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Walikale moves forward
29 June 2007

Walikalie is an isolated area of pristine rainforest in the Congo basin forests and home to one of the only remaining Eastern lowland gorilla populations in the world. It is thought that the number of gorillas living in this area in North Kivu Provence once stood at 17,000 individuals but this number has been slashed dramatically in recent years. Coltan mining and the subsequent deforestation, water pollution and hunting, is largely to blame for this tragic population decline.

In 2001, local Walikale chiefs and their communities expressed a desire to protect the rare biodiversity of the rainforest from the threat of the mining activities and approached the Gorilla Organization for support. In 2003 the Walikale Gorilla and Forest Conservation project was launched and the immediate priority was to conduct a thorough census of the gorillas and other fauna throughout the 720,000 hectare reserve.

However, the occupation of the forest by rebel troops, fighting for supremacy and mineral resources made much of the area too dangerous for any gorilla conservation activity to take place, and the Walikale project suffered as a result.  

Fours years on and prospects are beginning to look up for the Eastern lowland gorillas of Walikale. The rebel troops, who were controlling the forest and preventing ongoing conservation activity, have now left the region and the Gorilla Organization’s team have been able to continue the forest surveys. Trackers have now confirmed the presence of 324 individual gorillas within 31 families in the North East quarter of the reserve taking the total number of identified gorillas to 459 individuals within 41 families. This population gives the Eastern lowland gorilla a significant chance to survive.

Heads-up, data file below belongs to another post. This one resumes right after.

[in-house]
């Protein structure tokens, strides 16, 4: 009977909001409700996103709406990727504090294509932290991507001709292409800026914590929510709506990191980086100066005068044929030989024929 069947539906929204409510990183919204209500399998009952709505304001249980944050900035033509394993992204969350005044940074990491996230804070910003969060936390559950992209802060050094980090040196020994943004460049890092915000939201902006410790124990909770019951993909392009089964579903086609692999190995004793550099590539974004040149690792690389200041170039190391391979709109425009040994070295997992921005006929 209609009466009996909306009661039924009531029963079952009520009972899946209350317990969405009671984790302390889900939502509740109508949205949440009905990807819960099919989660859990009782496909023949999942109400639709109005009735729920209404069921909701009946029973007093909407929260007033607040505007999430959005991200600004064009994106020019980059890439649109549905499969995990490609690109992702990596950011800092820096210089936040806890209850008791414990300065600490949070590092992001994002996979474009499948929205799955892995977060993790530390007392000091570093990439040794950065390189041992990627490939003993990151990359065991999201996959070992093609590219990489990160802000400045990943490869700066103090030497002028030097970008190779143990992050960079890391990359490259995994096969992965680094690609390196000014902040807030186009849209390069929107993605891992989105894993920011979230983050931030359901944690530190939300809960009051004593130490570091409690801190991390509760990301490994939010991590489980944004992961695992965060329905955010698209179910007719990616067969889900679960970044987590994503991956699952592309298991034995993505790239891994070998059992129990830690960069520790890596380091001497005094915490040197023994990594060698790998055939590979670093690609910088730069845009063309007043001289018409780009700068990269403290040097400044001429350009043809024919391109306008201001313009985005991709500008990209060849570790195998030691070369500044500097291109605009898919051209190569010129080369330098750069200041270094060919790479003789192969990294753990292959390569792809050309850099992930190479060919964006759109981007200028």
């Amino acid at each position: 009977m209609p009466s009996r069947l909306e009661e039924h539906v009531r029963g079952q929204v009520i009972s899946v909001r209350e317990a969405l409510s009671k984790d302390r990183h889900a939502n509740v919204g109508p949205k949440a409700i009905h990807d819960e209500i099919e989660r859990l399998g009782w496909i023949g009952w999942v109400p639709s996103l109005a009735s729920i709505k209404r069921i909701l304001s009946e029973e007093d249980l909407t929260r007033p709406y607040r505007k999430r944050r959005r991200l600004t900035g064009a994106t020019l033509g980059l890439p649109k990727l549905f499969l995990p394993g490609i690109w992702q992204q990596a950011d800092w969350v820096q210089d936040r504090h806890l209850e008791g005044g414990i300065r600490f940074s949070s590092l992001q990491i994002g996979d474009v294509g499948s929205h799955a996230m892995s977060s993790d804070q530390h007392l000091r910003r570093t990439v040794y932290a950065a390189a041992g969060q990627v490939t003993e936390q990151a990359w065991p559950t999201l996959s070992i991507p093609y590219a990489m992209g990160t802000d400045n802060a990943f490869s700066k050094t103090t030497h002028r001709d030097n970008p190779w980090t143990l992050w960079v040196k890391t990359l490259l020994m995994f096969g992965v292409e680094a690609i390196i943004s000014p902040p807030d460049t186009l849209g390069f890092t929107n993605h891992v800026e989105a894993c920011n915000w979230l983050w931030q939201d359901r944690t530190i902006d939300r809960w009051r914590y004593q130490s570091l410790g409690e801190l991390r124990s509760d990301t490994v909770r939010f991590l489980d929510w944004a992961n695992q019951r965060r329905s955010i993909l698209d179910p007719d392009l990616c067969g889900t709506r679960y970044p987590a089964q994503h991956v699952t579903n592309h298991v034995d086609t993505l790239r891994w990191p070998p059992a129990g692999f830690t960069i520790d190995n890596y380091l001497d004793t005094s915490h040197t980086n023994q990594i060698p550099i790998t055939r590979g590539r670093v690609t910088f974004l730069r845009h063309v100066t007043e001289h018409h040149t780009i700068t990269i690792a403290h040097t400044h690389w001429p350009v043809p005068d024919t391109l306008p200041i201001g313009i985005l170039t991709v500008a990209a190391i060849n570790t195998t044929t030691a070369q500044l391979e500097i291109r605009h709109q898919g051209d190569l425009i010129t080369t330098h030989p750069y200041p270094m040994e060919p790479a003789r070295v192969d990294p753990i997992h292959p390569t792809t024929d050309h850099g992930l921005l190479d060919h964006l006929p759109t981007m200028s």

During patrols of the forest, the 24-strong tracking team have successfully reduced the number of illegal traps left by hunters, and as accessibility improves we hope to see this trend continue. This work is complemented by an awareness raising education programme in the surrounding communities and a microcredit scheme, which improves the socio-economic climate and reduces the human population’s dependency on the forest.

With the forest surveys well underway, a management plan for the forests resources can be developed and the Walikale project looks forward to a prosperous and exciting few years.
for further information or photographs contact:

David Hewitt, Communications Manager
The Gorilla Organization, 110 Gloucester Avenue, London, Nw1 8HX
Tel: 020 7916 4974
Mobile: 07801 971123
david@gorillas.org
www.gorillas.org